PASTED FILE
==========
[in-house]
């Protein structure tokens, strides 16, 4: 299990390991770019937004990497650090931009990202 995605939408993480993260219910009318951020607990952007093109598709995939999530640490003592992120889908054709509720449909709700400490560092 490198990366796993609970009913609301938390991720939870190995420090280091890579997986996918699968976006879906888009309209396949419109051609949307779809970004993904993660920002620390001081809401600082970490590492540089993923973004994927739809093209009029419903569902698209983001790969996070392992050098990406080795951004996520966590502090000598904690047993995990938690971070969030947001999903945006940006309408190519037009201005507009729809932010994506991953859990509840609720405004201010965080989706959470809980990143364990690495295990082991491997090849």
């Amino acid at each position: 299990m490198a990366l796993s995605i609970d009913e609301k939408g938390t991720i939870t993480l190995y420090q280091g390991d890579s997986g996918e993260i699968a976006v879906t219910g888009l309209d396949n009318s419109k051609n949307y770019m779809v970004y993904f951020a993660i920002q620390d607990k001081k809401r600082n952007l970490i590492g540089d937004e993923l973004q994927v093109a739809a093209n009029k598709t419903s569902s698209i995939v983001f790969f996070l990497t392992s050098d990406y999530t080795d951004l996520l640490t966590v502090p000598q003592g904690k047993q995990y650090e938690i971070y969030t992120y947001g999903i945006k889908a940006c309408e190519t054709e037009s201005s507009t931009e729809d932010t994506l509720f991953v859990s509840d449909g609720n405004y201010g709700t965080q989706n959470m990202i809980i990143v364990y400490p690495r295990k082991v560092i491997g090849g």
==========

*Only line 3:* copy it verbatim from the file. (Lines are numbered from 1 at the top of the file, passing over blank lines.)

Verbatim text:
């Amino acid at each position: 299990m490198a990366l796993s995605i609970d009913e609301k939408g938390t991720i939870t993480l190995y420090q280091g390991d890579s997986g996918e993260i699968a976006v879906t219910g888009l309209d396949n009318s419109k051609n949307y770019m779809v970004y993904f951020a993660i920002q620390d607990k001081k809401r600082n952007l970490i590492g540089d937004e993923l973004q994927v093109a739809a093209n009029k598709t419903s569902s698209i995939v983001f790969f996070l990497t392992s050098d990406y999530t080795d951004l996520l640490t966590v502090p000598q003592g904690k047993q995990y650090e938690i971070y969030t992120y947001g999903i945006k889908a940006c309408e190519t054709e037009s201005s507009t931009e729809d932010t994506l509720f991953v859990s509840d449909g609720n405004y201010g709700t965080q989706n959470m990202i809980i990143v364990y400490p690495r295990k082991v560092i491997g090849g």